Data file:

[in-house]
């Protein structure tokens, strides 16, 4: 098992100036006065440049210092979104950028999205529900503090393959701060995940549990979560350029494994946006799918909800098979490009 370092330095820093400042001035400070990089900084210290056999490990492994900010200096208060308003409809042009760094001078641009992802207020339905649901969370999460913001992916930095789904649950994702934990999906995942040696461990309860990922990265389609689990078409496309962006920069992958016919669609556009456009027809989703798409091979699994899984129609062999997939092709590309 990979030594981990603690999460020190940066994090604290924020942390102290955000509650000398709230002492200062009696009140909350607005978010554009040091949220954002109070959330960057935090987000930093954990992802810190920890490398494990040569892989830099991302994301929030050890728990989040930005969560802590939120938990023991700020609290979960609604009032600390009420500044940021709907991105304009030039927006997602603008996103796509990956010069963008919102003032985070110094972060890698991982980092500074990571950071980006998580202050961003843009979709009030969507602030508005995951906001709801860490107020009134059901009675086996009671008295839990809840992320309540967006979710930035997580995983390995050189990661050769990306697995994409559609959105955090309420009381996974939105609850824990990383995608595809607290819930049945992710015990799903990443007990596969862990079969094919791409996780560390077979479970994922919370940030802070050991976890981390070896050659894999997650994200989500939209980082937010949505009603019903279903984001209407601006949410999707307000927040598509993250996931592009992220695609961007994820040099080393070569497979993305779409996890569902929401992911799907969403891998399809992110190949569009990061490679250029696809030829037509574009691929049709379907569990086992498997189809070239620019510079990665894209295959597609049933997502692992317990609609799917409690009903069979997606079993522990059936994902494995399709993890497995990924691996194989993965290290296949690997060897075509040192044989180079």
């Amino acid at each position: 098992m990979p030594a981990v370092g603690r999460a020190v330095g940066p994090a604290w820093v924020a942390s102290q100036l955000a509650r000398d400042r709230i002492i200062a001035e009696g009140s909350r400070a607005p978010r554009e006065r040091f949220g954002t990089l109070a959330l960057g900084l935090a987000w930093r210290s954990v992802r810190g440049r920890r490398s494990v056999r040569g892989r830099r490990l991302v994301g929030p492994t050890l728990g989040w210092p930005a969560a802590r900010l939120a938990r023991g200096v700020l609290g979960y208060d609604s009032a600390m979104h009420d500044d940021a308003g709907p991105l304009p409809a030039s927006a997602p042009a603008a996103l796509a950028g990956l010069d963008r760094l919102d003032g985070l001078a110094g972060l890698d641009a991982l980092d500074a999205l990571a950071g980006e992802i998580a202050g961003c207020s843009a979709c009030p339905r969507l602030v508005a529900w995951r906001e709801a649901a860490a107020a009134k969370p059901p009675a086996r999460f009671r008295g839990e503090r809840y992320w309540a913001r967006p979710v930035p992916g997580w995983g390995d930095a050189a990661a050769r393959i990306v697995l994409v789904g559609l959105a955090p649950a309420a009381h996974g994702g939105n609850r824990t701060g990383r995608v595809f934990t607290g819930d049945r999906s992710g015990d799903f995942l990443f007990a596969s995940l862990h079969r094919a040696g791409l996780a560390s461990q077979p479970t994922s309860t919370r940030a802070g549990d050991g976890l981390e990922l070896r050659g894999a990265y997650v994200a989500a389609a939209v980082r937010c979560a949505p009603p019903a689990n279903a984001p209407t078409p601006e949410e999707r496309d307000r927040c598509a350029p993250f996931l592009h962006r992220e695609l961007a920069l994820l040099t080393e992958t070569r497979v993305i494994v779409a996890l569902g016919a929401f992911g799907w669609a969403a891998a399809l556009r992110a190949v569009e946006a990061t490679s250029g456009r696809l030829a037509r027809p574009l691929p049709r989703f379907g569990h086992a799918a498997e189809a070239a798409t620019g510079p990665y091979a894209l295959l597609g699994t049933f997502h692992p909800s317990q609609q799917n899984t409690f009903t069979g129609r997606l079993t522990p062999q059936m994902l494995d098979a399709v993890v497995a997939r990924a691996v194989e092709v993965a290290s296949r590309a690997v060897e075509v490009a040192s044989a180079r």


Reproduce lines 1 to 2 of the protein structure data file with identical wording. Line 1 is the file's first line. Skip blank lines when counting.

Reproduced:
[in-house]
């Protein structure tokens, strides 16, 4: 098992100036006065440049210092979104950028999205529900503090393959701060995940549990979560350029494994946006799918909800098979490009 370092330095820093400042001035400070990089900084210290056999490990492994900010200096208060308003409809042009760094001078641009992802207020339905649901969370999460913001992916930095789904649950994702934990999906995942040696461990309860990922990265389609689990078409496309962006920069992958016919669609556009456009027809989703798409091979699994899984129609062999997939092709590309 990979030594981990603690999460020190940066994090604290924020942390102290955000509650000398709230002492200062009696009140909350607005978010554009040091949220954002109070959330960057935090987000930093954990992802810190920890490398494990040569892989830099991302994301929030050890728990989040930005969560802590939120938990023991700020609290979960609604009032600390009420500044940021709907991105304009030039927006997602603008996103796509990956010069963008919102003032985070110094972060890698991982980092500074990571950071980006998580202050961003843009979709009030969507602030508005995951906001709801860490107020009134059901009675086996009671008295839990809840992320309540967006979710930035997580995983390995050189990661050769990306697995994409559609959105955090309420009381996974939105609850824990990383995608595809607290819930049945992710015990799903990443007990596969862990079969094919791409996780560390077979479970994922919370940030802070050991976890981390070896050659894999997650994200989500939209980082937010949505009603019903279903984001209407601006949410999707307000927040598509993250996931592009992220695609961007994820040099080393070569497979993305779409996890569902929401992911799907969403891998399809992110190949569009990061490679250029696809030829037509574009691929049709379907569990086992498997189809070239620019510079990665894209295959597609049933997502692992317990609609799917409690009903069979997606079993522990059936994902494995399709993890497995990924691996194989993965290290296949690997060897075509040192044989180079």